As part of its research-on-research efforts, the Insights Association’s IDEA Council has published “The Evolution of Demographic Questions”, a position paper on how to ask demographic questions on Gender, Sexual Orientation, and Race and Ethnicity. The publication provides extensive review of current practices and how they are applied; initial recommendations on how to ask demographic questions today; and suggests questions and elements that need to be tested.
The IDEA Council is collaborating with insights organizations within and outside the United States who also are working to bring greater diversity, equity, inclusion and belonging (DEIB) to the industry.
“Research is needed to ensure that as an industry we are asking demographic questions the right way—to be inclusive, to not alienate our respondents, and to not create any biases,” commented Melanie Courtright, CEO of the Insights Association.
Acknowledging that this terminology is evolving, and more research is required, the paper outlines issues that need to be addressed, and provides recommended questions as well as alternative questions being explored but not yet tested.
For example, the definition of gender has become more fluid, especially among younger generations who do not necessarily find that they fall into the traditional binary gender categories. As this field is still evolving, there are many difficulties in crafting updated questions around gender—everyone does not fit neatly into one category, nor is everyone familiar with the newer terminology that is being used.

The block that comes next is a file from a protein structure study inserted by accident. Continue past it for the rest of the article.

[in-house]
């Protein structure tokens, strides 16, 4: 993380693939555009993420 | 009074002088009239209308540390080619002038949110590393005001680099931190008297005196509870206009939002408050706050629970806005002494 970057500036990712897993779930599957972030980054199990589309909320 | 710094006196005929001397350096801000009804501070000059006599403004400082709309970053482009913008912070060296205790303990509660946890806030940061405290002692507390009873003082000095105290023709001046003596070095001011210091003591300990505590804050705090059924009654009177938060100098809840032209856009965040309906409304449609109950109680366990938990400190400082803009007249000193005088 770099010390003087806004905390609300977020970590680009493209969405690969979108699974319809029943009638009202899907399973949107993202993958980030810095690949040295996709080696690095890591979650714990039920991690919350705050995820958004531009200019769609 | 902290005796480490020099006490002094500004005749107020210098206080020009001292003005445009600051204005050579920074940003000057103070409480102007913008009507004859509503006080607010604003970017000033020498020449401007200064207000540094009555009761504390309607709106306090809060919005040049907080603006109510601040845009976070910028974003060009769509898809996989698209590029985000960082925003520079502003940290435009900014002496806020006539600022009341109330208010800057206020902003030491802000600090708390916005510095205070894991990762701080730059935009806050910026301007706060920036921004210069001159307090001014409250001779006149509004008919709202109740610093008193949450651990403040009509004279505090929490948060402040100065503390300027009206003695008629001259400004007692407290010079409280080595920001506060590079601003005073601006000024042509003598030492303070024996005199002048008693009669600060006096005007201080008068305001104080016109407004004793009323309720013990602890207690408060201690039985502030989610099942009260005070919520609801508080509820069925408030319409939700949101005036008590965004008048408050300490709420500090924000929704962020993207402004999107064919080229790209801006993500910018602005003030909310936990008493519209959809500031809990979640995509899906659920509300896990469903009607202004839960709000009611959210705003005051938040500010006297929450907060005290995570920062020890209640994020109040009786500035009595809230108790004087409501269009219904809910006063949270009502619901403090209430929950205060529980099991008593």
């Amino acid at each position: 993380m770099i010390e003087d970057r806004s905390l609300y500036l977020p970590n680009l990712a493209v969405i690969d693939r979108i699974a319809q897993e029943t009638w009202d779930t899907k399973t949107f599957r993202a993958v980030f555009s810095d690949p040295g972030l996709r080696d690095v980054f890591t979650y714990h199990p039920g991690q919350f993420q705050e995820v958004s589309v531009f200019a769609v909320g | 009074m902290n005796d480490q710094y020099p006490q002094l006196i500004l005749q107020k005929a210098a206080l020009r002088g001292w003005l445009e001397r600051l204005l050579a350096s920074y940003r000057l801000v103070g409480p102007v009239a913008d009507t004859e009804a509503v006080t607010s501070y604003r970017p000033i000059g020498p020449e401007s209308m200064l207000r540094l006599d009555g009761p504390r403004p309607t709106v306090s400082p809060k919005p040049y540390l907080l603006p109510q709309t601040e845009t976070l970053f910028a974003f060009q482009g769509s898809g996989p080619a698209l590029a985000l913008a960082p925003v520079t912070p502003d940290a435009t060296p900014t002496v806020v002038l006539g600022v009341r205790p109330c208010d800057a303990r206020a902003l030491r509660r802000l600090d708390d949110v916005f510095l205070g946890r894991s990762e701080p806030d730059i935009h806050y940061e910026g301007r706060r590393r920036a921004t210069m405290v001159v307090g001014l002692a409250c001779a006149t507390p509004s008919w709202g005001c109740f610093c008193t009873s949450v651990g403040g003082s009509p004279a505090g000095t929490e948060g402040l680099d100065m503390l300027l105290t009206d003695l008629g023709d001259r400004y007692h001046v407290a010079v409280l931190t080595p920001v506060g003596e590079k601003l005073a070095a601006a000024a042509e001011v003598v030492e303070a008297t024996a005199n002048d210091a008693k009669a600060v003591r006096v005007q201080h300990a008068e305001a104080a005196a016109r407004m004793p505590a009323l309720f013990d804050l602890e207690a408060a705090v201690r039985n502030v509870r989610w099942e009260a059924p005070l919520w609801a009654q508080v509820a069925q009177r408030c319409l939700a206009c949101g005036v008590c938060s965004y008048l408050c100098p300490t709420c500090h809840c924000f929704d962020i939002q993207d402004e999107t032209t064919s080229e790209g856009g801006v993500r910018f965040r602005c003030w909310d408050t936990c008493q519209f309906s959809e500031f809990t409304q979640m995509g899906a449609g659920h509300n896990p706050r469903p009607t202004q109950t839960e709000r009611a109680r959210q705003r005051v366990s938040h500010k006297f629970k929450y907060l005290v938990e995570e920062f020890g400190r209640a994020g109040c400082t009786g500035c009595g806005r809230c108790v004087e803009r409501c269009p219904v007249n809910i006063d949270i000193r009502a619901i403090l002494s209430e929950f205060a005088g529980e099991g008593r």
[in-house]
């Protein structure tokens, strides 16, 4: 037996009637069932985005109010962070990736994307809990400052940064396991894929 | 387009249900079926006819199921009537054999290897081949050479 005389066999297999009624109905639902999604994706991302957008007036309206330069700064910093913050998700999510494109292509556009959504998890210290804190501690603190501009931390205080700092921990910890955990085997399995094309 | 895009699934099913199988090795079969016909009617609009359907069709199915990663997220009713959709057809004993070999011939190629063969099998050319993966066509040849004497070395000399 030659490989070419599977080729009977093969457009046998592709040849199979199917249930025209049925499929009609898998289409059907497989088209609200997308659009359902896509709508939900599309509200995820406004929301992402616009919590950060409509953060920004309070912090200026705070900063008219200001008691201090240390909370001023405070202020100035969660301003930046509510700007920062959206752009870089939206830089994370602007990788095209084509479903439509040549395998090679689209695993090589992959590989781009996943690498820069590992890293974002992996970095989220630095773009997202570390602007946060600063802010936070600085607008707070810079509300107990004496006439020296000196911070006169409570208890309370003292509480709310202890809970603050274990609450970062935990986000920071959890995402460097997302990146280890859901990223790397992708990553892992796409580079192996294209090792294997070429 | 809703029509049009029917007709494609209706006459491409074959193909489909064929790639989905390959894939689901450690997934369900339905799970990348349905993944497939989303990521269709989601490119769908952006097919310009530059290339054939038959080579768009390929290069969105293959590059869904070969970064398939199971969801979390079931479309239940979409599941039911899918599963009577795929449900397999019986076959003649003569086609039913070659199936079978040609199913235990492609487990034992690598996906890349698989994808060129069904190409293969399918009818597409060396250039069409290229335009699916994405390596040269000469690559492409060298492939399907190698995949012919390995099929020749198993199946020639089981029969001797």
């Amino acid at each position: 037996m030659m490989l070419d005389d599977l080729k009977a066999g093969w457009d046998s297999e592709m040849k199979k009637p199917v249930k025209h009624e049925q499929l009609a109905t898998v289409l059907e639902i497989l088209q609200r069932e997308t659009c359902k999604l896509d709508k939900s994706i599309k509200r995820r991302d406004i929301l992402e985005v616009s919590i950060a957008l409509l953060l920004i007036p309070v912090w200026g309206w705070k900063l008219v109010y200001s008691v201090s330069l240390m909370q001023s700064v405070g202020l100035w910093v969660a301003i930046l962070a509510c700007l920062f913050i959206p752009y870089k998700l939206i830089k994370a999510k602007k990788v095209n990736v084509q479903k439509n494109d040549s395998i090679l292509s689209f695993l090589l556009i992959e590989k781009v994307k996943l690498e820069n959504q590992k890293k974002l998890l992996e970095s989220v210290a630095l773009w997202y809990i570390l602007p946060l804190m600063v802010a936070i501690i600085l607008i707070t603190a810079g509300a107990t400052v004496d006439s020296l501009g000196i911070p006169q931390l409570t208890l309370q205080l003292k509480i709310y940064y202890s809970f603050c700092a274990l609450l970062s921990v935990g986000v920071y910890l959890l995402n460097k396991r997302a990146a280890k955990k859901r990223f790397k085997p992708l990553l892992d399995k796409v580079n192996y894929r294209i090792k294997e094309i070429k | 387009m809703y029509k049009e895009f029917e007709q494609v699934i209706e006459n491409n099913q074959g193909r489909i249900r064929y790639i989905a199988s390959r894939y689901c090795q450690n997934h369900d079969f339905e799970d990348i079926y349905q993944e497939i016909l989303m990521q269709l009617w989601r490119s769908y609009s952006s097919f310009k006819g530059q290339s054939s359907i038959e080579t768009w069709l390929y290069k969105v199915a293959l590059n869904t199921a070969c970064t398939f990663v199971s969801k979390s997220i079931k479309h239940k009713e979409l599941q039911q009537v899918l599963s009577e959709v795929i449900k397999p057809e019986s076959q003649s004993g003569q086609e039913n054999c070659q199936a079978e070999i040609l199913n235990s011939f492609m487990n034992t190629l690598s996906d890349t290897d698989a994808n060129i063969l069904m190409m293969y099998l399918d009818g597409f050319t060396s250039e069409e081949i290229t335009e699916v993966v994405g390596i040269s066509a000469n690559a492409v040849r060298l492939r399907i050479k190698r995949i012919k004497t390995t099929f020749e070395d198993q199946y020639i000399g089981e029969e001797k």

The IDEA Council will work with other industry organizations and companies (including in other countries) to conduct research to test alternative ways of asking gender, sexual orientation, and race and ethnicity.
The IDEA Council’s goal is to test questions and make recommendations to help inform when to use these questions and how they will impact sample design and quotas. The group plans to test alternative questions to understand how respondents understand the response options and self-identify, what their experience is with the questions, and how the questions map to single-select traditional questions for sample design purposes.
Get Involved: If you would like to collaborate, share your own research in this area, contribute resources,, and help bring recommendations to the insights industry, please contact the IDEA Council.
Logica Research wrote this paper on behalf of the IDEA Council with input from many professionals, including Michaela Mora of Relevant Insights, who provided initial content and review. Contributors include: Gongos, Kantar, Ipsos, Schlesinger, Zebra Strategies, Organon, M/A/R/C Research, NORC, AmeriSpeak, Electrolux, BET, Prudential and academics from Stanford and Pepperdine, as well as IDEA Council members.